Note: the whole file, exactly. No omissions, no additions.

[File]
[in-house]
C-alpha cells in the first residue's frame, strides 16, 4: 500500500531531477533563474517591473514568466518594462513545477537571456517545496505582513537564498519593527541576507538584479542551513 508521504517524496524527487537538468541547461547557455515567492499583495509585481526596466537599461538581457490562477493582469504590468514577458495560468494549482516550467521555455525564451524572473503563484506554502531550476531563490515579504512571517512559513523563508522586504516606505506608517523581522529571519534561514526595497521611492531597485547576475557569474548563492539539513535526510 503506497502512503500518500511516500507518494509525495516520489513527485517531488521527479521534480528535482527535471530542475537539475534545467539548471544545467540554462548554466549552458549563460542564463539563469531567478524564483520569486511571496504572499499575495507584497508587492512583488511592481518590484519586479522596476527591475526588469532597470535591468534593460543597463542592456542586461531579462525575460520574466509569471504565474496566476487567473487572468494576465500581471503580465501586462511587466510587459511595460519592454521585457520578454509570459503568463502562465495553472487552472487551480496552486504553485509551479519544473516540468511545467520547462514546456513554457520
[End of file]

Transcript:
[in-house]
C-alpha cells in the first residue's frame, strides 16, 4: 500500500531531477533563474517591473514568466518594462513545477537571456517545496505582513537564498519593527541576507538584479542551513 508521504517524496524527487537538468541547461547557455515567492499583495509585481526596466537599461538581457490562477493582469504590468514577458495560468494549482516550467521555455525564451524572473503563484506554502531550476531563490515579504512571517512559513523563508522586504516606505506608517523581522529571519534561514526595497521611492531597485547576475557569474548563492539539513535526510 503506497502512503500518500511516500507518494509525495516520489513527485517531488521527479521534480528535482527535471530542475537539475534545467539548471544545467540554462548554466549552458549563460542564463539563469531567478524564483520569486511571496504572499499575495507584497508587492512583488511592481518590484519586479522596476527591475526588469532597470535591468534593460543597463542592456542586461531579462525575460520574466509569471504565474496566476487567473487572468494576465500581471503580465501586462511587466510587459511595460519592454521585457520578454509570459503568463502562465495553472487552472487551480496552486504553485509551479519544473516540468511545467520547462514546456513554457520